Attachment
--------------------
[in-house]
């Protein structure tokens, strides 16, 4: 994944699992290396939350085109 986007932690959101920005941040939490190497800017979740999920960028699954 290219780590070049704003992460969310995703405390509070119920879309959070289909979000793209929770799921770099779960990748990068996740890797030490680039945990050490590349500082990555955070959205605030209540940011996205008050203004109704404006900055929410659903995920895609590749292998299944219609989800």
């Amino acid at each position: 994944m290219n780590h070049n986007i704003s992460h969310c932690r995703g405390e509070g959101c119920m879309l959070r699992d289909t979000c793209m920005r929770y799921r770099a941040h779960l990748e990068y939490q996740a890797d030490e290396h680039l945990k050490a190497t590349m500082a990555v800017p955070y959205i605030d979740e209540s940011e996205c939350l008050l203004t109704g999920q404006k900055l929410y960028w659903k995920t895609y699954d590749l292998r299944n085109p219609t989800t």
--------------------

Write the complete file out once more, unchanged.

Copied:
[in-house]
């Protein structure tokens, strides 16, 4: 994944699992290396939350085109 986007932690959101920005941040939490190497800017979740999920960028699954 290219780590070049704003992460969310995703405390509070119920879309959070289909979000793209929770799921770099779960990748990068996740890797030490680039945990050490590349500082990555955070959205605030209540940011996205008050203004109704404006900055929410659903995920895609590749292998299944219609989800």
């Amino acid at each position: 994944m290219n780590h070049n986007i704003s992460h969310c932690r995703g405390e509070g959101c119920m879309l959070r699992d289909t979000c793209m920005r929770y799921r770099a941040h779960l990748e990068y939490q996740a890797d030490e290396h680039l945990k050490a190497t590349m500082a990555v800017p955070y959205i605030d979740e209540s940011e996205c939350l008050l203004t109704g999920q404006k900055l929410y960028w659903k995920t895609y699954d590749l292998r299944n085109p219609t989800t």